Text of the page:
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I wonder if anyone knows a reference for this question:

For a complex matrix $A$ with only one eigenvalue $\lambda$ such that $||A^k || \leq C|\lambda|^k$ (for some constant $C$), can we say $A$ is diagonalizable?

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The answer is yes. While the idea of the proof can usually be found in the development of Gelfand's formula, I don't think the result is stated as a theorem in many books.

In general, suppose $\lambda$ is one of the largest-sized eigenvalue of a complex square matrix $A$ (i.e. $|\lambda|=\rho(A)$). If there is a positive constant $C$ such that $\|A^k\|\le C|\lambda|^k$ for every positive integer $k$, then $\lambda$ must be semi-simple. (In your case, since $\lambda$ is the only eigenvalue, that $\lambda$ is semi-simple implies that $A$ is diagonalisable.)

Suppose the contrary. Then $Av=\lambda v$ and $Au=\lambda u+v$ for some eigenvector $v$ and generalised eigenvector $u$. It follows from mathematical induction that $A^ku=\lambda^ku+k\lambda^{k-1}v$. Now pick any vector norm $\|\cdot\|$ such that $\|au+bv\|=\max(\|au\|,\|bv\|)$ (e.g. take $\|x\|=\|P^{-1}x\|_\infty$ where $P$ is any invertible matrix whose first two columns are $u$ and $v$). Then it induces a matrix norm $\|M\|=\sup_{x\ne0}\frac{\|Mx\|}{\|x\|}$. Since all norms are equivalent on a finite-dimensional vector space, we may assume that this induced matrix norm is the one in the condition that $\|A^k\|\le C|\lambda|^k$. Thus $$ k|\lambda|^{k-1}\|v\|\le\|\lambda^ku+k\lambda^{k-1}v\|=\|A^ku\|\le\|A^k\|\|u\|\le C|\lambda|^k\|u\|\tag{1} $$ for every $k\ge1$. But this is impossible: if $\lambda=0$, $(1)$ is violated when $k=1$; if $\lambda\ne0$, $(1)$ is violated when $k$ is large. Thus $\lambda$ must be semi-simple.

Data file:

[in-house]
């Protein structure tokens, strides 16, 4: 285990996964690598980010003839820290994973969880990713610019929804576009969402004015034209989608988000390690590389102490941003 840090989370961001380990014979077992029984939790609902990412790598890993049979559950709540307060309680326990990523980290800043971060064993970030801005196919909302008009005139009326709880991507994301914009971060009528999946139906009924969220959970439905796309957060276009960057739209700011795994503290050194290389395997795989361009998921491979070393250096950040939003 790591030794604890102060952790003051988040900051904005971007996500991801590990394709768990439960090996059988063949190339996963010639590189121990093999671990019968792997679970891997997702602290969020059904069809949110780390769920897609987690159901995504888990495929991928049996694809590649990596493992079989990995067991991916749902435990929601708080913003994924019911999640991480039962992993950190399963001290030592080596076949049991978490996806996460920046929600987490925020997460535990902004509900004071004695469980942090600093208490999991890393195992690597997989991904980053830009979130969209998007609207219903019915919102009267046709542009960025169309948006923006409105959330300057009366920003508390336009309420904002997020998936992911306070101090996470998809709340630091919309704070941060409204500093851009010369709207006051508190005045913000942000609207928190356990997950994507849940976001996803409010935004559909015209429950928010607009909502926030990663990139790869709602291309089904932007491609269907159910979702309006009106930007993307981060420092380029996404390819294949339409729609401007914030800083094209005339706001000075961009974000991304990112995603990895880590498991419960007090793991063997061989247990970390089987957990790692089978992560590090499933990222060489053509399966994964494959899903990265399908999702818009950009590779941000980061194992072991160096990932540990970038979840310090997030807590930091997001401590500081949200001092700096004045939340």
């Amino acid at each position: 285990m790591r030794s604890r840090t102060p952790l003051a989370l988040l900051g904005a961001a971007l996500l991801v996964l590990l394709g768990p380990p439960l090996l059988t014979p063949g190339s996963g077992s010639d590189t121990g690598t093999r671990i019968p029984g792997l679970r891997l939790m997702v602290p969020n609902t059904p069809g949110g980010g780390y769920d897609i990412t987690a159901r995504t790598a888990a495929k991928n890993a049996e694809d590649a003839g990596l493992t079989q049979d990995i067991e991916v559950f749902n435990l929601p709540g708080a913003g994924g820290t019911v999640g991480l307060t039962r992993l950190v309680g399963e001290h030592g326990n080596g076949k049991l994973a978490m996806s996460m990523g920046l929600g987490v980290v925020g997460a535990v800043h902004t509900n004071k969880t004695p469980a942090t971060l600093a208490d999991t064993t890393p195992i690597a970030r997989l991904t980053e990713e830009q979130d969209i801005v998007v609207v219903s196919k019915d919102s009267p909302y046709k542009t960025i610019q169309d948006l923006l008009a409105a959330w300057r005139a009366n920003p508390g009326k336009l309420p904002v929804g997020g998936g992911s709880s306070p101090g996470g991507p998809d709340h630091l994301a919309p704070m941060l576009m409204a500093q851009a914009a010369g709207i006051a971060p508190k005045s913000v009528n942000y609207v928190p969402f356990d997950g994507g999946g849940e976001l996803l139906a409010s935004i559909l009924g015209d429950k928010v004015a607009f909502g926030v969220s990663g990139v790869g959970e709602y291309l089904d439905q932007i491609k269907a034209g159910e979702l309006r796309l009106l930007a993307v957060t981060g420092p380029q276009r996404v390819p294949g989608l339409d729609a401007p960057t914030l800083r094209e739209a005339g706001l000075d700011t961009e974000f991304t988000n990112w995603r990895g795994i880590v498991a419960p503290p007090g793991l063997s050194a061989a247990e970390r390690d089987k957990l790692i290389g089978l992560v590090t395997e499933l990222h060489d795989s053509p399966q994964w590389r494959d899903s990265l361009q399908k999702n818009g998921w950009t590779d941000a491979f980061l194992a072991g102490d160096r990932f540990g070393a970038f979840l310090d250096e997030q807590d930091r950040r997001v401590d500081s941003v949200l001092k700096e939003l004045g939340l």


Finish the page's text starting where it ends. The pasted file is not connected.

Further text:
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$\newcommand{nrm}[1]{\left\lVert {#1}\right\rVert}\newcommand{abs}[1]{\left\lvert {#1}\right\rvert}$ Let $A$ be a triangulable matrix with exactly one eigenvalue $\lambda$, and let there be some $C>0$ such that $\nrm {A^k}\le C\abs\lambda^k$ for all $k\ge 1$.

If $\lambda=0$, then $A=0$ by considering $k=1$.

If $\lambda\ne0$, then, by hypothesis, $A-\lambda I$ is nilpotent, therefore $$\nrm{A^k}=\nrm{(\lambda I+(A-\lambda I))^k}=\nrm{\sum_{h=0}^s \lambda^{k-h}\binom kh (A-\lambda I)^h}$$ where $s$ is the least natural number such that $(A-\lambda I)^{s+1}=0$. \begin{align}\nrm{A^k}&=\nrm{\sum_{h=0}^s \lambda^{k-h}\binom kh (A-\lambda I)^h}\ge\\&\ge\nrm{\lambda^{k-s}\binom ks(A-\lambda I)^s}-\nrm{\sum_{h=0}^{s-1}\lambda^{k-h}\binom kh(A-\lambda I)^h}\ge\\&\ge\abs\lambda^k\left(\nrm{\lambda^{-s}(A-\lambda I)^s}\abs{\binom ks}-\sum_{k=0}^{s-1}\abs{\binom kh}\nrm{\lambda^{-h}(A-\lambda I)^h}\right)\end{align}

Now, $\nrm{\lambda^{-h}(A-\lambda I)}$ for $h=0,1,\cdots, s$ are non-zero constants that depend on $A$ and $\lambda$. On the other hand, all the $\binom kj$ are polynomials (exactly) of degree $j$ in $k$. Therefore, $\frac1{\abs\lambda^k}\nrm{A^k}$ grows asymptotically at least as fast as some polynomial of degree $s$. Therefore the hypothesis demands $s=0$, which implies $(A-\lambda I)^{0+1}=0$.

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